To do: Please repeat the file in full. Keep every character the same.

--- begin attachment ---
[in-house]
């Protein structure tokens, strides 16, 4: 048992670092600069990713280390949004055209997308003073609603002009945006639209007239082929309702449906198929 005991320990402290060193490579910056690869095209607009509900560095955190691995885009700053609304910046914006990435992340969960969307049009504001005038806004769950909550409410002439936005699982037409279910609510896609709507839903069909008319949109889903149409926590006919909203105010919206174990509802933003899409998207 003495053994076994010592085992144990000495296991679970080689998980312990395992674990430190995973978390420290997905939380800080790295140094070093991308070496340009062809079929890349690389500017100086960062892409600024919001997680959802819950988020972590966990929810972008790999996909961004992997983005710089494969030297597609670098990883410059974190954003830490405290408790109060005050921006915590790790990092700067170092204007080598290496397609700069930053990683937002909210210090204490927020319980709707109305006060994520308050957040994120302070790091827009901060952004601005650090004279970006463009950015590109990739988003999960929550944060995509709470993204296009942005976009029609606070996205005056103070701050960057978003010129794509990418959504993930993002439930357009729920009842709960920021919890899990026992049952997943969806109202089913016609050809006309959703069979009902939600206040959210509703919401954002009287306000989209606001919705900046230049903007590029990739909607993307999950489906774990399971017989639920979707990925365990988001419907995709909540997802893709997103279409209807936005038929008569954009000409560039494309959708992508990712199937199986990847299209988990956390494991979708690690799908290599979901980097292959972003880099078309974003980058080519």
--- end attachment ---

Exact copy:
[in-house]
């Protein structure tokens, strides 16, 4: 048992670092600069990713280390949004055209997308003073609603002009945006639209007239082929309702449906198929 005991320990402290060193490579910056690869095209607009509900560095955190691995885009700053609304910046914006990435992340969960969307049009504001005038806004769950909550409410002439936005699982037409279910609510896609709507839903069909008319949109889903149409926590006919909203105010919206174990509802933003899409998207 003495053994076994010592085992144990000495296991679970080689998980312990395992674990430190995973978390420290997905939380800080790295140094070093991308070496340009062809079929890349690389500017100086960062892409600024919001997680959802819950988020972590966990929810972008790999996909961004992997983005710089494969030297597609670098990883410059974190954003830490405290408790109060005050921006915590790790990092700067170092204007080598290496397609700069930053990683937002909210210090204490927020319980709707109305006060994520308050957040994120302070790091827009901060952004601005650090004279970006463009950015590109990739988003999960929550944060995509709470993204296009942005976009029609606070996205005056103070701050960057978003010129794509990418959504993930993002439930357009729920009842709960920021919890899990026992049952997943969806109202089913016609050809006309959703069979009902939600206040959210509703919401954002009287306000989209606001919705900046230049903007590029990739909607993307999950489906774990399971017989639920979707990925365990988001419907995709909540997802893709997103279409209807936005038929008569954009000409560039494309959708992508990712199937199986990847299209988990956390494991979708690690799908290599979901980097292959972003880099078309974003980058080519």